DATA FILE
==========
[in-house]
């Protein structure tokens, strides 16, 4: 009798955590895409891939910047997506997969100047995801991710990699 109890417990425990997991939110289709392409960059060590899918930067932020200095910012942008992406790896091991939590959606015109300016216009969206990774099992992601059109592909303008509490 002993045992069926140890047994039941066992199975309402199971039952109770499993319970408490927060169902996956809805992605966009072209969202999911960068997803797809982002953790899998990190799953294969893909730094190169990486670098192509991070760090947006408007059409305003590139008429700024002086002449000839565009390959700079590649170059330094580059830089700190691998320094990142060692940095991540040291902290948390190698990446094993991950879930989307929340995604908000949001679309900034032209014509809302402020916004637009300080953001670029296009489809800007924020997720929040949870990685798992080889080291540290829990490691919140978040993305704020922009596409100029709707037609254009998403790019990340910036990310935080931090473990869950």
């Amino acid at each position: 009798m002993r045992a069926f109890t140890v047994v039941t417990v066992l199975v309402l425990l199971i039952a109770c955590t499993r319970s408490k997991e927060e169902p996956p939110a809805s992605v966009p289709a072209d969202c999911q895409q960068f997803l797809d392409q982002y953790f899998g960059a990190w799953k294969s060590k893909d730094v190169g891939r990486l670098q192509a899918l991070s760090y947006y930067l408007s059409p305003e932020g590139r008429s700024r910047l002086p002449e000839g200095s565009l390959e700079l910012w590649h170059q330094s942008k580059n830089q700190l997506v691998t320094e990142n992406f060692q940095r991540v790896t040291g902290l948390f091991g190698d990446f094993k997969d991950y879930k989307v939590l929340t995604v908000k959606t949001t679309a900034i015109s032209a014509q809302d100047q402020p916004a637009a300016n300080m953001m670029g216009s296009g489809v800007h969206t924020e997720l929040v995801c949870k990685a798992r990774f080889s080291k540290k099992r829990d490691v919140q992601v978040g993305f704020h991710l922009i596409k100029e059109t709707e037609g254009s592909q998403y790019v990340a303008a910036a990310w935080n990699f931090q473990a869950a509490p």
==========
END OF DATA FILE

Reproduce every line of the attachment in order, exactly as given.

[in-house]
């Protein structure tokens, strides 16, 4: 009798955590895409891939910047997506997969100047995801991710990699 109890417990425990997991939110289709392409960059060590899918930067932020200095910012942008992406790896091991939590959606015109300016216009969206990774099992992601059109592909303008509490 002993045992069926140890047994039941066992199975309402199971039952109770499993319970408490927060169902996956809805992605966009072209969202999911960068997803797809982002953790899998990190799953294969893909730094190169990486670098192509991070760090947006408007059409305003590139008429700024002086002449000839565009390959700079590649170059330094580059830089700190691998320094990142060692940095991540040291902290948390190698990446094993991950879930989307929340995604908000949001679309900034032209014509809302402020916004637009300080953001670029296009489809800007924020997720929040949870990685798992080889080291540290829990490691919140978040993305704020922009596409100029709707037609254009998403790019990340910036990310935080931090473990869950």
């Amino acid at each position: 009798m002993r045992a069926f109890t140890v047994v039941t417990v066992l199975v309402l425990l199971i039952a109770c955590t499993r319970s408490k997991e927060e169902p996956p939110a809805s992605v966009p289709a072209d969202c999911q895409q960068f997803l797809d392409q982002y953790f899998g960059a990190w799953k294969s060590k893909d730094v190169g891939r990486l670098q192509a899918l991070s760090y947006y930067l408007s059409p305003e932020g590139r008429s700024r910047l002086p002449e000839g200095s565009l390959e700079l910012w590649h170059q330094s942008k580059n830089q700190l997506v691998t320094e990142n992406f060692q940095r991540v790896t040291g902290l948390f091991g190698d990446f094993k997969d991950y879930k989307v939590l929340t995604v908000k959606t949001t679309a900034i015109s032209a014509q809302d100047q402020p916004a637009a300016n300080m953001m670029g216009s296009g489809v800007h969206t924020e997720l929040v995801c949870k990685a798992r990774f080889s080291k540290k099992r829990d490691v919140q992601v978040g993305f704020h991710l922009i596409k100029e059109t709707e037609g254009s592909q998403y790019v990340a303008a910036a990310w935080n990699f931090q473990a869950a509490p």